Welcome to European Tribune. It's gone a bit quiet around here these days, but it's still going.
The 1790's... Japan was in more or less the middle of two centuries of "peace and prosperity", for example. How that era was exactly ended? But anyway, I do not imply that Japan had to be left isolated for all the time. But there is something symbolic with the particular way.
Interesting, are you saying that we "taught" them to be a violent nation.

It is interesting about what ifs. I recently watched 2009 (Korean Sci-fi).

I do not claim that the US were setting violence standards right from 1790's. But it is setting violence standards since the end of WWII. And yes, in the 1790's violence standards were set by the "paragon" Europe. Is this pattern paradoxical, or a rule?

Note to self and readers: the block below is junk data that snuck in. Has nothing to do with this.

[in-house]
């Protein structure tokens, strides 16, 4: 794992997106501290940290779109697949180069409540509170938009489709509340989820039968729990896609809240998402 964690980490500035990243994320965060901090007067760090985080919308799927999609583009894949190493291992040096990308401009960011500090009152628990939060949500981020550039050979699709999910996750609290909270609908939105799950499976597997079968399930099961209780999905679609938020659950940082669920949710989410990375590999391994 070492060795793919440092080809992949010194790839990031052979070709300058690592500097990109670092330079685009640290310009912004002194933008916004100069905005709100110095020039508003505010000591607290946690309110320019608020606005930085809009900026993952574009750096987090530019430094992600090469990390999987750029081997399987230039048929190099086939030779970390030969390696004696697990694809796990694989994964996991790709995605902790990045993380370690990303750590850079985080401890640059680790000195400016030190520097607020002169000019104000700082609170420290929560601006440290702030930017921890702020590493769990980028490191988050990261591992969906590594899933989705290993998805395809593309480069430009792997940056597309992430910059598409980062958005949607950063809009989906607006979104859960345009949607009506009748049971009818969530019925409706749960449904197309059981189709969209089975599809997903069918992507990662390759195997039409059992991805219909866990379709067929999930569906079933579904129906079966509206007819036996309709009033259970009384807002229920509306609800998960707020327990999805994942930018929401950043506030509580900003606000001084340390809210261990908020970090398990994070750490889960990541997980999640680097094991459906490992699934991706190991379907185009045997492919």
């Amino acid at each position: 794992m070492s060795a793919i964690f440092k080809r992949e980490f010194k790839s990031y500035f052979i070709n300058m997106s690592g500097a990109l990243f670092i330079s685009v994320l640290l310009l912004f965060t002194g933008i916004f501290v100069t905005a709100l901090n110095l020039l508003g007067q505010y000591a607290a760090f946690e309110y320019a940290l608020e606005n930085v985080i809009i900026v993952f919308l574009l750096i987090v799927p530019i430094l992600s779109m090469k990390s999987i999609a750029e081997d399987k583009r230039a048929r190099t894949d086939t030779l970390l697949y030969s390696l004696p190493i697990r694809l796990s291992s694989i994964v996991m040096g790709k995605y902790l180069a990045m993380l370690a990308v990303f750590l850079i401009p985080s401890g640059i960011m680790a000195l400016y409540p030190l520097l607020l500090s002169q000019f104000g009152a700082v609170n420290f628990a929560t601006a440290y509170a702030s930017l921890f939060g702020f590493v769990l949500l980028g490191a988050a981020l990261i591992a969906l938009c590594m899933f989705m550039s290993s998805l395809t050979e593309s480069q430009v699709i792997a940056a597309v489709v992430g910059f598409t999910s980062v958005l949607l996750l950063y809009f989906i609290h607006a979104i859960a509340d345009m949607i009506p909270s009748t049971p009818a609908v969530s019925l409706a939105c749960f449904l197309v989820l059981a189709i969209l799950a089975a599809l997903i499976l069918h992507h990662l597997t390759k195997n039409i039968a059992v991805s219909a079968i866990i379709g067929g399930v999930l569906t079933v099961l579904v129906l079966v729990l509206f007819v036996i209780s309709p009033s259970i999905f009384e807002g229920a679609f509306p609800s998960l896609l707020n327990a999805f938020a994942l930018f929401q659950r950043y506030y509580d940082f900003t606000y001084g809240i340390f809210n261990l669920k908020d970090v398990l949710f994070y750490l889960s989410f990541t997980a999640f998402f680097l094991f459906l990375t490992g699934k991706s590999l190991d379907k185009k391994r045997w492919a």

I know that he was a great man, but it just shows the navel gazing of the USA. How many did Mao kill during the 50s and 60s?

Evil can evolve together with good progress. If the most powerful cannot control their basic impulses, what do you have to expect from less favoured?
And you do realize that there were other powerful nations then as well as now. I would say our basic impulses actually is isolationism.

As for Hitler, Stalin, Mao, Polpot... If Saddam Hussein was in the same league, what to say about current Iraqi chaos? Where to rank Saudi, Turkmenistani, Zimbabwe, Somali regimes? Eradicating worst dictators is not exactly a priority of the US.
That seems good that our present day killers have less ability to destroy more lives. And I can agree that we do not necessarily judge our actions only by who is worse. Of course I wouldn't mind that Mugabe was removed by any means necessary.

Rutherfordian ------------------------------ RDRutherford

by Ronald Rutherford (rdrradio1 -at- msn -dot- com) on Fri Apr 13th, 2007 at 12:22:00 AM EST
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